How do you find the limit of #(t^2+t-2)/(t^2-1)# as #t->-1#?

Answer 1

#oo#

After factorizing the fraction's terms, we will simplify:

#(t^2+t-2)/(t^2-1)=(cancel((t-1))(t+2))/(cancel((t-1))(t+1))#

The limit will then become apparent to us:

#lim_(t->-1)(t+2)/(t+1)=(-1+2)/(-1+1)=1/0=oo#
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Answer 2

Undefined.

#(t^2+t-2)/(t^2-1)#
Factor numerator: #((t+2)(t-1))/(t^2-1)#
#t^2-1=(t+1)(t-1)# difference of two squares.
#((t+2)(t-1))/((t+1)(t-1)) => (t+2)/(t+1)#
As #t->-1# from left.
Let #t = -1.0001#

Then

#(t+2)/(t+1)= (-1.0001+2)/(-1.0001+1)= 0.9999/-0.0001=-9999#

From the right:

Let #t= -0.9999#

Then:

#(t+2)/(t+1)= (-0.9999+2)/(-0.9999+1)= 1.0001/0.0001=10001#

Proceeding left and right will bring you closer and closer.

#lim_(t->-1^-)(t+2)/(t+1)=-oo#
#lim_(t->-1^+)(t+2)/(t+1)=oo#

So:

#lim_(t->-1)(t+2)/(t+1)=# undefined
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Answer 3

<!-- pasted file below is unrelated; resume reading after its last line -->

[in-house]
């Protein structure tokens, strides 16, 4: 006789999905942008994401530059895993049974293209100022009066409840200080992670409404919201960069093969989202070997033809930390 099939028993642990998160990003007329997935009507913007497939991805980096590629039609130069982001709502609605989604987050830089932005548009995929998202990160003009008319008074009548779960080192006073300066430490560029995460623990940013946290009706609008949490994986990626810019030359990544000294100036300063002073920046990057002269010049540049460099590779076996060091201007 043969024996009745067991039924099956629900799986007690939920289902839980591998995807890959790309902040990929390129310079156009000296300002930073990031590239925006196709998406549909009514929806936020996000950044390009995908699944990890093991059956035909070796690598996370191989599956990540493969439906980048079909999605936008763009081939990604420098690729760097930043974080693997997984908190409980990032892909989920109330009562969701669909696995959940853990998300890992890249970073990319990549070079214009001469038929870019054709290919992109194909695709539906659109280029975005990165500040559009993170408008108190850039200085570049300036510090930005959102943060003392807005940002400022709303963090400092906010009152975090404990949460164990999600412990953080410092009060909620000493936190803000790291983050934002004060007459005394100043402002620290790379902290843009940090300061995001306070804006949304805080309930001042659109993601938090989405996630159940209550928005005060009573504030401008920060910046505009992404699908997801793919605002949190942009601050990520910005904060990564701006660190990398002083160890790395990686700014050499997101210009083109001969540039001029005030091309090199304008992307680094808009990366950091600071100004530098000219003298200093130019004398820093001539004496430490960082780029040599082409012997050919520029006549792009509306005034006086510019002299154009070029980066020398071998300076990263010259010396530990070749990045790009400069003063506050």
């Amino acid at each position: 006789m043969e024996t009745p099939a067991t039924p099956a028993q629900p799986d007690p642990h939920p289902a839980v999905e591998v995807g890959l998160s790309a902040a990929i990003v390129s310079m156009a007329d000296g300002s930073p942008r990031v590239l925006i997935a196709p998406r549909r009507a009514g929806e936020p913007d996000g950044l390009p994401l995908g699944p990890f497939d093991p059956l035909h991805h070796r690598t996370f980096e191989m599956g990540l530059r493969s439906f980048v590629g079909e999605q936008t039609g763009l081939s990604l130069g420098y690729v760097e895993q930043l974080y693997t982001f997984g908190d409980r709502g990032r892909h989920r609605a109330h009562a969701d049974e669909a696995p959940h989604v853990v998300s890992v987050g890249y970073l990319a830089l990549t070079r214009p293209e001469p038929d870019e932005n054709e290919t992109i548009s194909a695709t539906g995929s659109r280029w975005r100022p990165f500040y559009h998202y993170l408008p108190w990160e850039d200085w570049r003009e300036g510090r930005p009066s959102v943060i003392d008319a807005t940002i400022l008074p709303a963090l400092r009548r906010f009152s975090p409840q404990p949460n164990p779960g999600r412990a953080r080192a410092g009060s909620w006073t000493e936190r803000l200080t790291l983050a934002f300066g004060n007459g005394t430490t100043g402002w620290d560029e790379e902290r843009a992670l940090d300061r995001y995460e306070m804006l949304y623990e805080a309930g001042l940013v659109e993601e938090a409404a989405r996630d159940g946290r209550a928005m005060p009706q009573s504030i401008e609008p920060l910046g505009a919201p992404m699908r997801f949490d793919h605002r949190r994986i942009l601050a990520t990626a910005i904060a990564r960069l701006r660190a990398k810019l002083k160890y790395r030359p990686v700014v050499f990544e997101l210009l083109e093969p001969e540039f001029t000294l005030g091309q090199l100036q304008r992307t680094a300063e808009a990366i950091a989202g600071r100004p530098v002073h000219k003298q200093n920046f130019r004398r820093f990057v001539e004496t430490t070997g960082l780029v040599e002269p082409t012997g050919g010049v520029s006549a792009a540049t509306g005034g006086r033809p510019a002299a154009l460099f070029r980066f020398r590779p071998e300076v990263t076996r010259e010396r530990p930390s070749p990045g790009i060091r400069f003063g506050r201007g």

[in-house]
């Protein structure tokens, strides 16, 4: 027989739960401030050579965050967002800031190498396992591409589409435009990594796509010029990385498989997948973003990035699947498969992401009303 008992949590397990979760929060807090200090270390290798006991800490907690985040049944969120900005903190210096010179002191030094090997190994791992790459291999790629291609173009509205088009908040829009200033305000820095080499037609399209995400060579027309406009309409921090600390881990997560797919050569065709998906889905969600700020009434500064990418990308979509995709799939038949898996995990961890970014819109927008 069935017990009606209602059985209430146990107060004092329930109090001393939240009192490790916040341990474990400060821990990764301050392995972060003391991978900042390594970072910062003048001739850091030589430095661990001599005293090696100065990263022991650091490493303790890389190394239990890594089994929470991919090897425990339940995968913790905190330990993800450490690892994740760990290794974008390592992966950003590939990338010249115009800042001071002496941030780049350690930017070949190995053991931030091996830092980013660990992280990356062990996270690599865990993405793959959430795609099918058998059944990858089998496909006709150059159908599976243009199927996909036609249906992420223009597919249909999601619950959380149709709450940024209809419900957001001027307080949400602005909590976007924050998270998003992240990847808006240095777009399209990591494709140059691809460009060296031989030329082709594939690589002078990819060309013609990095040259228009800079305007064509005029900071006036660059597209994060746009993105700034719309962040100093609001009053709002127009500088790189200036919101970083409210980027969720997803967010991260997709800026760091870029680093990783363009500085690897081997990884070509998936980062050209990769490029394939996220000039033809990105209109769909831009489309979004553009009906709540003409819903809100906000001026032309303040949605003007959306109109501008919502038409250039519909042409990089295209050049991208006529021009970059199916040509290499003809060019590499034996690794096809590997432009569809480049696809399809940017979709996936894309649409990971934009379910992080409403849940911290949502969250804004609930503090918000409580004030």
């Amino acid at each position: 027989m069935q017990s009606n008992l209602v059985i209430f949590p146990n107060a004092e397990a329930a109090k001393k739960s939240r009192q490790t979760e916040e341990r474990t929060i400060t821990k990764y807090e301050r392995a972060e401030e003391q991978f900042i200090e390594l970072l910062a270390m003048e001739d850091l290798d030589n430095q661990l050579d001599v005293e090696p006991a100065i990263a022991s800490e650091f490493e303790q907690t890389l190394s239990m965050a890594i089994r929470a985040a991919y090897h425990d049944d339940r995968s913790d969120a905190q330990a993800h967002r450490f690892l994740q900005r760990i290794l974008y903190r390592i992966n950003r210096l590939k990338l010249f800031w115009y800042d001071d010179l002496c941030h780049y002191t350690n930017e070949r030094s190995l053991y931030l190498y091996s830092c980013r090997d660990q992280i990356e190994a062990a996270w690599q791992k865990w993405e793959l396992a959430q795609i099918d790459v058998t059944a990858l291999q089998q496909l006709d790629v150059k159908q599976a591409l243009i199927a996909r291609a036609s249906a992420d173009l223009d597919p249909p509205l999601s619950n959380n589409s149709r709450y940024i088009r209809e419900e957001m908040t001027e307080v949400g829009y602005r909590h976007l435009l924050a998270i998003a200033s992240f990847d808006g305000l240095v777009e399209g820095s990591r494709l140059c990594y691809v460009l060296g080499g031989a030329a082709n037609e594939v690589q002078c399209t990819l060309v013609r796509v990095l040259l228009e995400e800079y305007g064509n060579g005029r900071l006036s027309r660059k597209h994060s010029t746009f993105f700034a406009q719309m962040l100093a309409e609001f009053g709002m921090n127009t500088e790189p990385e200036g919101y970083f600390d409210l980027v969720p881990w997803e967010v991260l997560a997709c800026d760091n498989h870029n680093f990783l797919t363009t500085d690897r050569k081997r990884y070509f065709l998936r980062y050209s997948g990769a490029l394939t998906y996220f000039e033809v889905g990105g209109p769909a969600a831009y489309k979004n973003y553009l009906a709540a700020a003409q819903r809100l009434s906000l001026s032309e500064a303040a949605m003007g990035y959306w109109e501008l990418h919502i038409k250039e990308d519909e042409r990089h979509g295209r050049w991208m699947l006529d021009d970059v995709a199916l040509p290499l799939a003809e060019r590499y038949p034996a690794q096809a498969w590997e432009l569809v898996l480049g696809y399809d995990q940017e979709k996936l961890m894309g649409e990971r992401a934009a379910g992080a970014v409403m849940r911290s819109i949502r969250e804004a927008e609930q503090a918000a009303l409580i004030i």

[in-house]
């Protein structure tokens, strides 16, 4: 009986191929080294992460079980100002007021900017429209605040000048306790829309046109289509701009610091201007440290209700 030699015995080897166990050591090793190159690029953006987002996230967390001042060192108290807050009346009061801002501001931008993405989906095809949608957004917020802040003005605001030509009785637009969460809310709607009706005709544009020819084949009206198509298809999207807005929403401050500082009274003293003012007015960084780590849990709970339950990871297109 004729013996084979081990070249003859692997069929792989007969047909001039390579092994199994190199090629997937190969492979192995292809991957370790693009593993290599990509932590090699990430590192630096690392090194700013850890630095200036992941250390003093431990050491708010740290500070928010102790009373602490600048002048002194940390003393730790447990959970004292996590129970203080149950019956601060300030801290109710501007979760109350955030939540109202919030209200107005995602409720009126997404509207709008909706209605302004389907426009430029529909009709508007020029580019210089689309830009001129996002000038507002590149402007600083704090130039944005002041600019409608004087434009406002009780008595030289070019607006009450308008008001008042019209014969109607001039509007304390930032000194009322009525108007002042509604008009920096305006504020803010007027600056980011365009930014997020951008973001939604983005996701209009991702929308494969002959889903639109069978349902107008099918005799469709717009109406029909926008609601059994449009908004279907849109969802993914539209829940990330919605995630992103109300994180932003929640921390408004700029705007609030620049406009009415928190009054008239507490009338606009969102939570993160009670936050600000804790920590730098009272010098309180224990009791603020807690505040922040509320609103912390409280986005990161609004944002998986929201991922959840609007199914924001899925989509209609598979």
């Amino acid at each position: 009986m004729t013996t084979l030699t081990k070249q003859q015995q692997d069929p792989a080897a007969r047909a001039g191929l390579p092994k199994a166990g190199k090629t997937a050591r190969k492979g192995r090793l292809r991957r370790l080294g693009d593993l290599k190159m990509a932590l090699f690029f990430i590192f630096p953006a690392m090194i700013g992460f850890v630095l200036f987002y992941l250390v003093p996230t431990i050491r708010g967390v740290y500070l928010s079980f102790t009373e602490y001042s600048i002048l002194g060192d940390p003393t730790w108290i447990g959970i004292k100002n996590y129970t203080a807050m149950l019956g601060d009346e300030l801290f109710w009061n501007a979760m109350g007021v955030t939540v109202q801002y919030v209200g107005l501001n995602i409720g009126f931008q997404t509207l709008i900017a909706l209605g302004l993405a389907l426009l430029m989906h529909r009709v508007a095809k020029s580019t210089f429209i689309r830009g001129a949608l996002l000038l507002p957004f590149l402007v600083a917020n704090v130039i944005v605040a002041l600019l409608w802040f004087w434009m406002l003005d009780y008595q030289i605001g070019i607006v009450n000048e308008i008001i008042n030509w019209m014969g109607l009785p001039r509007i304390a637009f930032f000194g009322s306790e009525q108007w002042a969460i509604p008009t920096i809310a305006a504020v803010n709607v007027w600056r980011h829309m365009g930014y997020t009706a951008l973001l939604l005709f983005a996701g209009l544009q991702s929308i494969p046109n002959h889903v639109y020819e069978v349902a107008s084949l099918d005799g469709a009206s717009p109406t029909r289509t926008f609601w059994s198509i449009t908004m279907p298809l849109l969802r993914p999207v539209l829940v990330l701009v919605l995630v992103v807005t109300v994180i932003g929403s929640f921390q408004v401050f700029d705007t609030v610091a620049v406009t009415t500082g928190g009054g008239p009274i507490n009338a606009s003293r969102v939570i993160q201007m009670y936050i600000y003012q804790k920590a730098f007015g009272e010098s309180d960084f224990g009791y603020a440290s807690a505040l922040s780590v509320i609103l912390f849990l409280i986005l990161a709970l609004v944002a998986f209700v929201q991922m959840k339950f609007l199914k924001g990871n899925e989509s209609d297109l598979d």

To find the limit of (t^2+t-2)/(t^2-1) as t approaches -1, we can substitute -1 into the expression and simplify.

Substituting -1 into the expression, we get (-1^2+(-1)-2)/((-1)^2-1).

Simplifying further, we have (1-1-2)/(1-1), which becomes -2/0.

Since division by zero is undefined, the limit does not exist.

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Answer from HIX Tutor

When evaluating a one-sided limit, you need to be careful when a quantity is approaching zero since its sign is different depending on which way it is approaching zero from. Let us look at some examples.

When evaluating a one-sided limit, you need to be careful when a quantity is approaching zero since its sign is different depending on which way it is approaching zero from. Let us look at some examples.

When evaluating a one-sided limit, you need to be careful when a quantity is approaching zero since its sign is different depending on which way it is approaching zero from. Let us look at some examples.

When evaluating a one-sided limit, you need to be careful when a quantity is approaching zero since its sign is different depending on which way it is approaching zero from. Let us look at some examples.

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